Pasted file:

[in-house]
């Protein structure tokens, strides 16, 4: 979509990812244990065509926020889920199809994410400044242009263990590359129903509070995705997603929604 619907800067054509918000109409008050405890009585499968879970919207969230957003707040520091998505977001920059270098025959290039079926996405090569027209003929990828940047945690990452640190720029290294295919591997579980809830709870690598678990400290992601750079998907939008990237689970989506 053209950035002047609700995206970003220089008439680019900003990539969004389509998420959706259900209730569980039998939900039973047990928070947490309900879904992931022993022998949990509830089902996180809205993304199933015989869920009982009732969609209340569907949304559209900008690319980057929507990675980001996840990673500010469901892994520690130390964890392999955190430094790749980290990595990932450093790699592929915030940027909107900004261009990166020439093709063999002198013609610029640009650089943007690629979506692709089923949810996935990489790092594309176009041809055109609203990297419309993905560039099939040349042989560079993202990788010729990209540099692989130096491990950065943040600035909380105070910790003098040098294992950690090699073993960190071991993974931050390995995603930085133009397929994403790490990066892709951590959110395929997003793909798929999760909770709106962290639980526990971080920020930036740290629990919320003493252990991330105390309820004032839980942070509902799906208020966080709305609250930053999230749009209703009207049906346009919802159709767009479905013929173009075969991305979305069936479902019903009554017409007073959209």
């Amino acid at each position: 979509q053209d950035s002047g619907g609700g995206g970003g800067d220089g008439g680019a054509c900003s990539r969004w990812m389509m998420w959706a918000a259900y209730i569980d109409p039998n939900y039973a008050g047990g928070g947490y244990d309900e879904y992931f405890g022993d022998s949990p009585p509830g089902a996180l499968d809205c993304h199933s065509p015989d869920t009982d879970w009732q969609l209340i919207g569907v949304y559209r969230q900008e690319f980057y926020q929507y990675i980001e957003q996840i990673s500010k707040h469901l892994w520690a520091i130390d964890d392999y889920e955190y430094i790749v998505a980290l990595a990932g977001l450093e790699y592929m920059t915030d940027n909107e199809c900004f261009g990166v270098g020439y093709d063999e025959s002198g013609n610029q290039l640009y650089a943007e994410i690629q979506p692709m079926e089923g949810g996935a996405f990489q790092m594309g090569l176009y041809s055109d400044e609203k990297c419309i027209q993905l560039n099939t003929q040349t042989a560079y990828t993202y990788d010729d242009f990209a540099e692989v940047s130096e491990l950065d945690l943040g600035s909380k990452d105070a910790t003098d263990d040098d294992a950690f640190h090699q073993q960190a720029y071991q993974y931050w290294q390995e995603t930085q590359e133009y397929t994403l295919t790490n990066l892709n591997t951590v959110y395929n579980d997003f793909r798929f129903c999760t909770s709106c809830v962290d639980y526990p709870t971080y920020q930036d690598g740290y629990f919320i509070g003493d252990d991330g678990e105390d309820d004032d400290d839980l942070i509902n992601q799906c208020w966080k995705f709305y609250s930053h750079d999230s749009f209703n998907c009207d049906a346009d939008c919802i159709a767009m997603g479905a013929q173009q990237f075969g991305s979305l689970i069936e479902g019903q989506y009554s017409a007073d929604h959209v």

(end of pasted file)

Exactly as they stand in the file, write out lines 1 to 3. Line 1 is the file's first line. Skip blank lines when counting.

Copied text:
[in-house]
């Protein structure tokens, strides 16, 4: 979509990812244990065509926020889920199809994410400044242009263990590359129903509070995705997603929604 619907800067054509918000109409008050405890009585499968879970919207969230957003707040520091998505977001920059270098025959290039079926996405090569027209003929990828940047945690990452640190720029290294295919591997579980809830709870690598678990400290992601750079998907939008990237689970989506 053209950035002047609700995206970003220089008439680019900003990539969004389509998420959706259900209730569980039998939900039973047990928070947490309900879904992931022993022998949990509830089902996180809205993304199933015989869920009982009732969609209340569907949304559209900008690319980057929507990675980001996840990673500010469901892994520690130390964890392999955190430094790749980290990595990932450093790699592929915030940027909107900004261009990166020439093709063999002198013609610029640009650089943007690629979506692709089923949810996935990489790092594309176009041809055109609203990297419309993905560039099939040349042989560079993202990788010729990209540099692989130096491990950065943040600035909380105070910790003098040098294992950690090699073993960190071991993974931050390995995603930085133009397929994403790490990066892709951590959110395929997003793909798929999760909770709106962290639980526990971080920020930036740290629990919320003493252990991330105390309820004032839980942070509902799906208020966080709305609250930053999230749009209703009207049906346009919802159709767009479905013929173009075969991305979305069936479902019903009554017409007073959209």
């Amino acid at each position: 979509q053209d950035s002047g619907g609700g995206g970003g800067d220089g008439g680019a054509c900003s990539r969004w990812m389509m998420w959706a918000a259900y209730i569980d109409p039998n939900y039973a008050g047990g928070g947490y244990d309900e879904y992931f405890g022993d022998s949990p009585p509830g089902a996180l499968d809205c993304h199933s065509p015989d869920t009982d879970w009732q969609l209340i919207g569907v949304y559209r969230q900008e690319f980057y926020q929507y990675i980001e957003q996840i990673s500010k707040h469901l892994w520690a520091i130390d964890d392999y889920e955190y430094i790749v998505a980290l990595a990932g977001l450093e790699y592929m920059t915030d940027n909107e199809c900004f261009g990166v270098g020439y093709d063999e025959s002198g013609n610029q290039l640009y650089a943007e994410i690629q979506p692709m079926e089923g949810g996935a996405f990489q790092m594309g090569l176009y041809s055109d400044e609203k990297c419309i027209q993905l560039n099939t003929q040349t042989a560079y990828t993202y990788d010729d242009f990209a540099e692989v940047s130096e491990l950065d945690l943040g600035s909380k990452d105070a910790t003098d263990d040098d294992a950690f640190h090699q073993q960190a720029y071991q993974y931050w290294q390995e995603t930085q590359e133009y397929t994403l295919t790490n990066l892709n591997t951590v959110y395929n579980d997003f793909r798929f129903c999760t909770s709106c809830v962290d639980y526990p709870t971080y920020q930036d690598g740290y629990f919320i509070g003493d252990d991330g678990e105390d309820d004032d400290d839980l942070i509902n992601q799906c208020w966080k995705f709305y609250s930053h750079d999230s749009f209703n998907c009207d049906a346009d939008c919802i159709a767009m997603g479905a013929q173009q990237f075969g991305s979305l689970i069936e479902g019903q989506y009554s017409a007073d929604h959209v």